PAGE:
Strengthening HBCU Colleges of Education for the Current Climate: Hearing Multiple Perspectives for Change

Strengthening HBCU Colleges of Education for the Current Climate: Hearing Multiple Perspectives for Change

Kimberly Lenease King Jupiter (Tennessee State University, USA), Alethea Fletcher Hampton (Tennessee State University, USA), Thurman E. Webb (Tennessee State University, USA) and Darreon Greer (Tennessee State University, USA)
DOI: 10.4018/978-1-5225-0311-8.ch013
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Abstract

Central to any institution of higher education is its ability to successfully recruit and graduate students. The low graduation rates at many HBCUs is perplexing given their historical legacy. To address this woe, these authors suggest that HBCUs now face the conundrum of making themselves relevant for this generation of collegiate students. Adopting a participatory action research design (Marshall & Rossman, 2006), the authors detail their experiences to suggest strategies that will strengthen the overall college. In this chapter, the authors discuss 1) improving faculty productivity; 2) creating an environment that supports faculty success; 3) leveraging national and state accreditation expectations to improve overall program quality; and, 4) moving from an advising to mentoring model. These topics are discussed from the theoretical perspective of a change model.
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Theoretical Framework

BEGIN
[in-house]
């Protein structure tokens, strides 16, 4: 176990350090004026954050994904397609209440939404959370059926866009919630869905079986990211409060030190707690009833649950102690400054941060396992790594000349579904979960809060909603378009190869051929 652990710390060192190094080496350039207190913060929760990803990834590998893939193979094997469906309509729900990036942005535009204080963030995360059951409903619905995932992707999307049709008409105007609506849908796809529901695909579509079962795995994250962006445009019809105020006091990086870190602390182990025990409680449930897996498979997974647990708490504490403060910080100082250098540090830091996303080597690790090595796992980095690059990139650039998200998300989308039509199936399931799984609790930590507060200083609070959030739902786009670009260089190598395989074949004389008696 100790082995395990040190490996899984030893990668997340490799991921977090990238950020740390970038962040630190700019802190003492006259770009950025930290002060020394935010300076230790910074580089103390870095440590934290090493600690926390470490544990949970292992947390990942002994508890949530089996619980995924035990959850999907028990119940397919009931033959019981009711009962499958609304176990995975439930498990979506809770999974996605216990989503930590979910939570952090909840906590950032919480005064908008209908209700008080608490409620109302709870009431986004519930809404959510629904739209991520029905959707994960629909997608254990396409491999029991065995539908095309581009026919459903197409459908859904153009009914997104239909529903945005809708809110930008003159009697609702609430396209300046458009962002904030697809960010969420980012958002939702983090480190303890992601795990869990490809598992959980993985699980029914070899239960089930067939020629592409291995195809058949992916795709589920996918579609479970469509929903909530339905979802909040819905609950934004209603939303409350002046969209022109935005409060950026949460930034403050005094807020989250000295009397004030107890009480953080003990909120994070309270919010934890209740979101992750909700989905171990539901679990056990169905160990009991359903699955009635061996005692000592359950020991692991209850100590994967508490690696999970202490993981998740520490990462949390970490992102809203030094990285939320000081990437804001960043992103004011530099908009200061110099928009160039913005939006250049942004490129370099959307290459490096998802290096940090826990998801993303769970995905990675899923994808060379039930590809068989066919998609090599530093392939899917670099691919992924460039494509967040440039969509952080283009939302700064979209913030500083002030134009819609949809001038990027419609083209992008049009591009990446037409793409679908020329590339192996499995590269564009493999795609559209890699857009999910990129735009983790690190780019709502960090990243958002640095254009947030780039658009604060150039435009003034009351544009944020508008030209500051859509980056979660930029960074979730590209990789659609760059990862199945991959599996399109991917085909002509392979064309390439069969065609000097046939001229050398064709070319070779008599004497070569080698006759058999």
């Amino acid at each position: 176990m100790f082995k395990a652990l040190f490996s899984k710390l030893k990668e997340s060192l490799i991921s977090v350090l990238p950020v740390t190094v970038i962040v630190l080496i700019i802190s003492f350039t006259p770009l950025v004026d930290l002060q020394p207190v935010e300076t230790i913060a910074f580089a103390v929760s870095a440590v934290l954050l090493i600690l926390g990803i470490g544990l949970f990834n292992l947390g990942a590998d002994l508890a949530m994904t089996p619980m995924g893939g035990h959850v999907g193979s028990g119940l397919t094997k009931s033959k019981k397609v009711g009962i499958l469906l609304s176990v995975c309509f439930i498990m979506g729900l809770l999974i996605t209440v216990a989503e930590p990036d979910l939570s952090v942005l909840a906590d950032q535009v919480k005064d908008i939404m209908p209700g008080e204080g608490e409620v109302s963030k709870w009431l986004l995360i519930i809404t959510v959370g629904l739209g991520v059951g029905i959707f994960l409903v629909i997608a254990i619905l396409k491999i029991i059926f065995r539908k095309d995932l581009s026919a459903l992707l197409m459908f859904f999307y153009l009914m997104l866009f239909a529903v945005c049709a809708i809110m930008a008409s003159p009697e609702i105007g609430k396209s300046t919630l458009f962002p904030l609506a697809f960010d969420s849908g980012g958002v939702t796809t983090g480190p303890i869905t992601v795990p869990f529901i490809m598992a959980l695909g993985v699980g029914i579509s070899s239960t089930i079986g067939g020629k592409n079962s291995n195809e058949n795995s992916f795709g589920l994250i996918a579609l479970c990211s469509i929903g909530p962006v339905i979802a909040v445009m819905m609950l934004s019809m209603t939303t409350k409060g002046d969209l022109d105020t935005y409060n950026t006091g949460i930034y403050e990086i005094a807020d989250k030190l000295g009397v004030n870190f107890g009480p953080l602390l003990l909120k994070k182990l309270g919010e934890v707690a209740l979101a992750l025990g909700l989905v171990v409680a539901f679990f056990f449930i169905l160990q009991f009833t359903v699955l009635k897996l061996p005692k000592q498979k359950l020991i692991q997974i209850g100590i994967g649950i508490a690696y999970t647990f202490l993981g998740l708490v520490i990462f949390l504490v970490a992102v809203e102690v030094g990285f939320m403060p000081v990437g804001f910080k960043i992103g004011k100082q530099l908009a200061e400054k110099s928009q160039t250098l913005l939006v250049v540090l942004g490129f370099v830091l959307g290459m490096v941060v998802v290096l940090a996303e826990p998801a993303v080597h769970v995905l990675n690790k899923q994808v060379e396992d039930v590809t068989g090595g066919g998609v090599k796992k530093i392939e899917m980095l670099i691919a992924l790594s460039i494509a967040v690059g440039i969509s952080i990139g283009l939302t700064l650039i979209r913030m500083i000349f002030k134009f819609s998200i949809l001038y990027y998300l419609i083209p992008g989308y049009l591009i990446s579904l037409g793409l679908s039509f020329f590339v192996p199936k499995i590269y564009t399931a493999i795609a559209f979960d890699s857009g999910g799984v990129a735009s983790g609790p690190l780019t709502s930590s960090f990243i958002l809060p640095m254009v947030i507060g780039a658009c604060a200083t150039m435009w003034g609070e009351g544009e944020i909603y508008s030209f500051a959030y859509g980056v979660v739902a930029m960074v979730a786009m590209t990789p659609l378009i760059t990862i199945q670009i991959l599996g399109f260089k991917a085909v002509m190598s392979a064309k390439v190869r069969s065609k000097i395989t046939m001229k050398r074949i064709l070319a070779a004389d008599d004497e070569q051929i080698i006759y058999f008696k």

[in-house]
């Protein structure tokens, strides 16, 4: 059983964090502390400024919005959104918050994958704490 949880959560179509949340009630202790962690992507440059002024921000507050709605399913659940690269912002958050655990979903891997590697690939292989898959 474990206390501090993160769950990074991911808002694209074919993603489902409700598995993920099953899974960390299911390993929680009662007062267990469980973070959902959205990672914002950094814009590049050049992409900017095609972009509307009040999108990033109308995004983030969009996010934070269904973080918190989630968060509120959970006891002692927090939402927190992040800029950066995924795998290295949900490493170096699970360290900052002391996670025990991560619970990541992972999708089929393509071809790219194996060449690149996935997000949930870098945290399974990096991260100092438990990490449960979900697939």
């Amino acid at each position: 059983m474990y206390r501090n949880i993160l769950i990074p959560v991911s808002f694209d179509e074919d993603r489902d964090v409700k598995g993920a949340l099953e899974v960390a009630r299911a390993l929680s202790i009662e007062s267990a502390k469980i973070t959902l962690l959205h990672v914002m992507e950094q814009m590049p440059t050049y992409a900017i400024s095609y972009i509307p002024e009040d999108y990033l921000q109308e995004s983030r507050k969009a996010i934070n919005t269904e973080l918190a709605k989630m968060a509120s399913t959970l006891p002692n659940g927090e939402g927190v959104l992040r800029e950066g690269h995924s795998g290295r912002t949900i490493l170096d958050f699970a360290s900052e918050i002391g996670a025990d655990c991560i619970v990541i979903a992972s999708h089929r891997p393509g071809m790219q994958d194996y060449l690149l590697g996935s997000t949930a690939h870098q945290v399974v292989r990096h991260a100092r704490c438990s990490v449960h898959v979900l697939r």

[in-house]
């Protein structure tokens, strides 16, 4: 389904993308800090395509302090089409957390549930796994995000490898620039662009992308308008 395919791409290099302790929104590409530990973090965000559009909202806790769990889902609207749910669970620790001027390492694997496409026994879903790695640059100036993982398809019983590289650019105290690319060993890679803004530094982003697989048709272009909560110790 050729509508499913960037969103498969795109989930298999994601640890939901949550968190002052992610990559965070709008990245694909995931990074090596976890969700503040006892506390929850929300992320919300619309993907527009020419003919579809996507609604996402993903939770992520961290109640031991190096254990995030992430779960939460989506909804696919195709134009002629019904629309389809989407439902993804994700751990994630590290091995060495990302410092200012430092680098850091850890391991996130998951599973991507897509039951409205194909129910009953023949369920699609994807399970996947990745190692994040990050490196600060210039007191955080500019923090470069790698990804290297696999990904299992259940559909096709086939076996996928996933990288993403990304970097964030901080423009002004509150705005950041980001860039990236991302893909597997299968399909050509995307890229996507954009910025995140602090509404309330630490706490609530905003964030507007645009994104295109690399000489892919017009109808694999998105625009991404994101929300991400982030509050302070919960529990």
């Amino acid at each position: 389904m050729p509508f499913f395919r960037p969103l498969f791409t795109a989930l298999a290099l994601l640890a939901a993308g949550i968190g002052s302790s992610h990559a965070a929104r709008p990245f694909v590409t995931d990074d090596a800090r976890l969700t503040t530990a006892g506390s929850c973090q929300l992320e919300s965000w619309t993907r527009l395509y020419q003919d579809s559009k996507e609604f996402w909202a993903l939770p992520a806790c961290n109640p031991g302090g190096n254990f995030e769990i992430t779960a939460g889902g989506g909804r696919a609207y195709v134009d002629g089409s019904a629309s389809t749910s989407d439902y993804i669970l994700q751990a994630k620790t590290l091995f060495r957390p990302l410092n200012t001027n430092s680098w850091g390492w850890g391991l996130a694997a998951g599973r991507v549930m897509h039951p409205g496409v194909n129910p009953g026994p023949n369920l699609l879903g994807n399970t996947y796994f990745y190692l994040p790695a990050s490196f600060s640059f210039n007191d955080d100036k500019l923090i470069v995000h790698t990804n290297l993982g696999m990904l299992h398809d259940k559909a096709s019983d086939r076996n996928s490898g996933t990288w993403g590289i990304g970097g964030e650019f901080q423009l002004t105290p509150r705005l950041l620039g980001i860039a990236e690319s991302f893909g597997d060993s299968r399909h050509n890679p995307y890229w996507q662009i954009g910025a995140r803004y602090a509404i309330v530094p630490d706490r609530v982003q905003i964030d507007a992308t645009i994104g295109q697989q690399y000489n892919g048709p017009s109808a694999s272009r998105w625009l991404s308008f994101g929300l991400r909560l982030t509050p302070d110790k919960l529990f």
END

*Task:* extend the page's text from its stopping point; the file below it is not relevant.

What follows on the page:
Recognizing the need for transformation, these authors utilize Kurt Lewin’s organizational change model as a framework to approach the process of transformation currently underway. In 1951, Kurt Lewin proposed that organizations exist in a state of equilibrium until driving forces propel the institution to a new stasis. Furthermore, an institution will continue in the current state until an occurrence necessitates change. In the collegiate arena, this necessity for change can be a lack of productivity, changing accreditation regulations, governmental oversight discretions, decreases in student retention, or a myriad of other potential organization conflicts. In his force field model, for change to occur, the organization must unfreeze; there must be a recognition and awareness of the need to change and a willingness to see that change come to fruition. The last stage involves a transition from an existing state to a future state. This can only be done with support and reinforcement from change agents and delegated peers (Lewin, 1997; Wiseman, 1979).

Figure 1.

Diagram of Kurt Lewin’s unfreeze, change, and refreeze organizational change model

In order to bring about radical and sustainable shifts in the organization, Kotter (1996) describes eight steps that leaders should adopt. Leaders must establish a sense of urgency, create a guiding coalition, develop a vision and strategy, communicate the change vision, empower broad-based action, generate short-term wins, consolidate gains, and anchor new approaches in the culture. Concurrently, Fullan (2008) outlined six secrets of change that leaders should adopt. According to Fullan, leaders must: love their employees, connect peers with purpose, build capacity within employees, help employees learn, provide transparency, and understand the system. In both Kotter and Fullan’s strategies, change is only actualized when the leader develops collaborative leadership models and garners support for the change. Conceptual models for change are essential to understand how to transform thick, rich cultures that are resistant to change, particularly when the agents of change would be considered ‘outsiders’.

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